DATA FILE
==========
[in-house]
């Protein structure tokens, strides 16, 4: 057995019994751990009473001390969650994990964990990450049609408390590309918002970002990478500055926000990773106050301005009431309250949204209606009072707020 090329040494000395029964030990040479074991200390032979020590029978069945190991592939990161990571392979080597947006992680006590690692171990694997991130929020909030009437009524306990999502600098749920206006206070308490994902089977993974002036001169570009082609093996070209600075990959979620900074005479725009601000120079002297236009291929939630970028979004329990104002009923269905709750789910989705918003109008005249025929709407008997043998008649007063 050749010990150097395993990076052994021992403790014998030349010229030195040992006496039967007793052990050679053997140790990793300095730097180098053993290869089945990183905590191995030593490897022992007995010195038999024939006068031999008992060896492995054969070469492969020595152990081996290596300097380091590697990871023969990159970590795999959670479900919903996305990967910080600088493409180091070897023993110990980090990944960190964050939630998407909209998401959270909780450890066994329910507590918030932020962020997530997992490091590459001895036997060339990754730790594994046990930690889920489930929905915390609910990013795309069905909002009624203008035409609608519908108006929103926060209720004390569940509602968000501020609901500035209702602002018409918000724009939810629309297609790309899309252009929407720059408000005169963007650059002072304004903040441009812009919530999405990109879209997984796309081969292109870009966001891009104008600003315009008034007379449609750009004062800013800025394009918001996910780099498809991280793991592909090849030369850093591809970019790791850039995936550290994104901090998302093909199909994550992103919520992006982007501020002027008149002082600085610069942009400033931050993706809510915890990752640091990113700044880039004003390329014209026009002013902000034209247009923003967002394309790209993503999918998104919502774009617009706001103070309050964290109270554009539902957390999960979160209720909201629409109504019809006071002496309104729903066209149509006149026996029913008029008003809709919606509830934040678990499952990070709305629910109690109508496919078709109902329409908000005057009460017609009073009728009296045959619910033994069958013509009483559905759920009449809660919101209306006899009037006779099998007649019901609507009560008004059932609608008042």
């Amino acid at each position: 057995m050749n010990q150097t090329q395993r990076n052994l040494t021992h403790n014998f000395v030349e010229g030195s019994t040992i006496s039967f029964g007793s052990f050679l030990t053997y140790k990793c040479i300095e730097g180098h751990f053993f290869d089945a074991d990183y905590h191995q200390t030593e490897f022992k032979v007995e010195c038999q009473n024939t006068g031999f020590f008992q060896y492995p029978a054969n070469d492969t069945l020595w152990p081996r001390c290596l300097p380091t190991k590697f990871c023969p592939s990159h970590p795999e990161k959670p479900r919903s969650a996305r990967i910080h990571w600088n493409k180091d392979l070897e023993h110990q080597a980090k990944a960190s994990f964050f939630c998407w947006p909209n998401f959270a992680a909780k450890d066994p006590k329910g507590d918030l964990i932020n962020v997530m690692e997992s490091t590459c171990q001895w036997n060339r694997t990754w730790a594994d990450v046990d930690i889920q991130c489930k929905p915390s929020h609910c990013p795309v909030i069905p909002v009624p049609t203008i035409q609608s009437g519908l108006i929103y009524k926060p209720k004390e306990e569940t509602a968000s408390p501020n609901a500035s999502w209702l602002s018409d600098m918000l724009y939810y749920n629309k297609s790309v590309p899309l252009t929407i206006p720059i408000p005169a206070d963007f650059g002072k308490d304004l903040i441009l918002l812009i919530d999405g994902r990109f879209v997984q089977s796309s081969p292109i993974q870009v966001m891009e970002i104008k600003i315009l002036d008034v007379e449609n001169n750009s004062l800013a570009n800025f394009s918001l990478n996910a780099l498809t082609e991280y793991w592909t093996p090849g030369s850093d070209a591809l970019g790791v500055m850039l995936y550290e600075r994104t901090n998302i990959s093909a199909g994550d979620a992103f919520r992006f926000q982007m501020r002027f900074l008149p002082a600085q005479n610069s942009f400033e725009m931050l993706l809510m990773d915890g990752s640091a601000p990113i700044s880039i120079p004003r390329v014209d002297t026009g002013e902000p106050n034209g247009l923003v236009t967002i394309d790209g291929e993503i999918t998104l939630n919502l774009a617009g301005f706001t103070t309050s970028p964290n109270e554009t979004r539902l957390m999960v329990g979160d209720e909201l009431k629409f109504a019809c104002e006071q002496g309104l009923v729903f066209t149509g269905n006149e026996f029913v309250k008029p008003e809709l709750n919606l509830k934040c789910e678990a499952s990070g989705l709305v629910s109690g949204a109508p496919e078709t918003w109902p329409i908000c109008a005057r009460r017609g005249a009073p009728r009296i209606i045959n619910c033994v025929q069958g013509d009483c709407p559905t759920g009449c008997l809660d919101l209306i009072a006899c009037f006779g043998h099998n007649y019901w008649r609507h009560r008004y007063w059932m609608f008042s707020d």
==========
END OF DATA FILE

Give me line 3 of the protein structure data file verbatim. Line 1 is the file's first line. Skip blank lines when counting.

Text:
């Amino acid at each position: 057995m050749n010990q150097t090329q395993r990076n052994l040494t021992h403790n014998f000395v030349e010229g030195s019994t040992i006496s039967f029964g007793s052990f050679l030990t053997y140790k990793c040479i300095e730097g180098h751990f053993f290869d089945a074991d990183y905590h191995q200390t030593e490897f022992k032979v007995e010195c038999q009473n024939t006068g031999f020590f008992q060896y492995p029978a054969n070469d492969t069945l020595w152990p081996r001390c290596l300097p380091t190991k590697f990871c023969p592939s990159h970590p795999e990161k959670p479900r919903s969650a996305r990967i910080h990571w600088n493409k180091d392979l070897e023993h110990q080597a980090k990944a960190s994990f964050f939630c998407w947006p909209n998401f959270a992680a909780k450890d066994p006590k329910g507590d918030l964990i932020n962020v997530m690692e997992s490091t590459c171990q001895w036997n060339r694997t990754w730790a594994d990450v046990d930690i889920q991130c489930k929905p915390s929020h609910c990013p795309v909030i069905p909002v009624p049609t203008i035409q609608s009437g519908l108006i929103y009524k926060p209720k004390e306990e569940t509602a968000s408390p501020n609901a500035s999502w209702l602002s018409d600098m918000l724009y939810y749920n629309k297609s790309v590309p899309l252009t929407i206006p720059i408000p005169a206070d963007f650059g002072k308490d304004l903040i441009l918002l812009i919530d999405g994902r990109f879209v997984q089977s796309s081969p292109i993974q870009v966001m891009e970002i104008k600003i315009l002036d008034v007379e449609n001169n750009s004062l800013a570009n800025f394009s918001l990478n996910a780099l498809t082609e991280y793991w592909t093996p090849g030369s850093d070209a591809l970019g790791v500055m850039l995936y550290e600075r994104t901090n998302i990959s093909a199909g994550d979620a992103f919520r992006f926000q982007m501020r002027f900074l008149p002082a600085q005479n610069s942009f400033e725009m931050l993706l809510m990773d915890g990752s640091a601000p990113i700044s880039i120079p004003r390329v014209d002297t026009g002013e902000p106050n034209g247009l923003v236009t967002i394309d790209g291929e993503i999918t998104l939630n919502l774009a617009g301005f706001t103070t309050s970028p964290n109270e554009t979004r539902l957390m999960v329990g979160d209720e909201l009431k629409f109504a019809c104002e006071q002496g309104l009923v729903f066209t149509g269905n006149e026996f029913v309250k008029p008003e809709l709750n919606l509830k934040c789910e678990a499952s990070g989705l709305v629910s109690g949204a109508p496919e078709t918003w109902p329409i908000c109008a005057r009460r017609g005249a009073p009728r009296i209606i045959n619910c033994v025929q069958g013509d009483c709407p559905t759920g009449c008997l809660d919101l209306i009072a006899c009037f006779g043998h099998n007649y019901w008649r609507h009560r008004y007063w059932m609608f008042s707020d």